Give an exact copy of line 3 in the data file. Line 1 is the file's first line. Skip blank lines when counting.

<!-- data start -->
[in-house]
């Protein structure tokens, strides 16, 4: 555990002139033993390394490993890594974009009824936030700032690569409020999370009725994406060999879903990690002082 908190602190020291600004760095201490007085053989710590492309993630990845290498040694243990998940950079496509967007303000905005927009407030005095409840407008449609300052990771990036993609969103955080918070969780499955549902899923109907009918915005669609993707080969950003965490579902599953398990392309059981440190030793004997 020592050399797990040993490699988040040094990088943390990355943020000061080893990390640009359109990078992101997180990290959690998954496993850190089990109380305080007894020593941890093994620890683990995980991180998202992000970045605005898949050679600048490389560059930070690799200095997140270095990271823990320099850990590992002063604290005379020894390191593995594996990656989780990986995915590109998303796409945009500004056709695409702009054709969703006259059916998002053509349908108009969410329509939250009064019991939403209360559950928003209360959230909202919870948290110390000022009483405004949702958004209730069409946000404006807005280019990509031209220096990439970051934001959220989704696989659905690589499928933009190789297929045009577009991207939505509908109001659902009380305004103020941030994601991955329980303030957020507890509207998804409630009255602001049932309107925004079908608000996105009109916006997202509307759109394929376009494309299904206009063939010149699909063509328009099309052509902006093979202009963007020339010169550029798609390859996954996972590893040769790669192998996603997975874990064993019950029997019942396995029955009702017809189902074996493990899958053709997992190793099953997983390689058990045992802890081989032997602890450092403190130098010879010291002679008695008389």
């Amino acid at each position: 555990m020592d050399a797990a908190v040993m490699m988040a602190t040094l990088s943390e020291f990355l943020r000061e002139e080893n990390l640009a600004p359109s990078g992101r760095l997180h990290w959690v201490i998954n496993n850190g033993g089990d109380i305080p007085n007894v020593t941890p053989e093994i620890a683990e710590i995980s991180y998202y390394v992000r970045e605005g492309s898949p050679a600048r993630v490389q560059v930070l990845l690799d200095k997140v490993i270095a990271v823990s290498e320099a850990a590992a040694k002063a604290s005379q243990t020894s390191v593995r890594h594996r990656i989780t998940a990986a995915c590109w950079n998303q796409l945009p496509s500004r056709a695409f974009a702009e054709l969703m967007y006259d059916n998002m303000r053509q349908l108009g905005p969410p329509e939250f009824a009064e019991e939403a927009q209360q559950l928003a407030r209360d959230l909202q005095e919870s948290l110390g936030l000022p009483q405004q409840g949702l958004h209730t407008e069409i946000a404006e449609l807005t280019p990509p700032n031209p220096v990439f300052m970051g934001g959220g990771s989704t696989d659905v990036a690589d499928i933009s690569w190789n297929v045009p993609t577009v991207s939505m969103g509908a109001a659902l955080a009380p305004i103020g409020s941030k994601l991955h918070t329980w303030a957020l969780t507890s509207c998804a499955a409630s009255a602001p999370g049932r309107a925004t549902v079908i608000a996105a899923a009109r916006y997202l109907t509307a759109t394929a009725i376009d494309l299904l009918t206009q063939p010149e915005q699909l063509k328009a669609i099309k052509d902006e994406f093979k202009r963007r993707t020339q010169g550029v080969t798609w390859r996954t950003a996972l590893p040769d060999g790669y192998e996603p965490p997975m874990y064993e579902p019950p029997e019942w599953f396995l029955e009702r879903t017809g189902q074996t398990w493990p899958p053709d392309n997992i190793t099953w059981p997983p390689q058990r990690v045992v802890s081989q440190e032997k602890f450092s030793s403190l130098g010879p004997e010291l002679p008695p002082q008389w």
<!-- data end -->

């Amino acid at each position: 555990m020592d050399a797990a908190v040993m490699m988040a602190t040094l990088s943390e020291f990355l943020r000061e002139e080893n990390l640009a600004p359109s990078g992101r760095l997180h990290w959690v201490i998954n496993n850190g033993g089990d109380i305080p007085n007894v020593t941890p053989e093994i620890a683990e710590i995980s991180y998202y390394v992000r970045e605005g492309s898949p050679a600048r993630v490389q560059v930070l990845l690799d200095k997140v490993i270095a990271v823990s290498e320099a850990a590992a040694k002063a604290s005379q243990t020894s390191v593995r890594h594996r990656i989780t998940a990986a995915c590109w950079n998303q796409l945009p496509s500004r056709a695409f974009a702009e054709l969703m967007y006259d059916n998002m303000r053509q349908l108009g905005p969410p329509e939250f009824a009064e019991e939403a927009q209360q559950l928003a407030r209360d959230l909202q005095e919870s948290l110390g936030l000022p009483q405004q409840g949702l958004h209730t407008e069409i946000a404006e449609l807005t280019p990509p700032n031209p220096v990439f300052m970051g934001g959220g990771s989704t696989d659905v990036a690589d499928i933009s690569w190789n297929v045009p993609t577009v991207s939505m969103g509908a109001a659902l955080a009380p305004i103020g409020s941030k994601l991955h918070t329980w303030a957020l969780t507890s509207c998804a499955a409630s009255a602001p999370g049932r309107a925004t549902v079908i608000a996105a899923a009109r916006y997202l109907t509307a759109t394929a009725i376009d494309l299904l009918t206009q063939p010149e915005q699909l063509k328009a669609i099309k052509d902006e994406f093979k202009r963007r993707t020339q010169g550029v080969t798609w390859r996954t950003a996972l590893p040769d060999g790669y192998e996603p965490p997975m874990y064993e579902p019950p029997e019942w599953f396995l029955e009702r879903t017809g189902q074996t398990w493990p899958p053709d392309n997992i190793t099953w059981p997983p390689q058990r990690v045992v802890s081989q440190e032997k602890f450092s030793s403190l130098g010879p004997e010291l002679p008695p002082q008389w």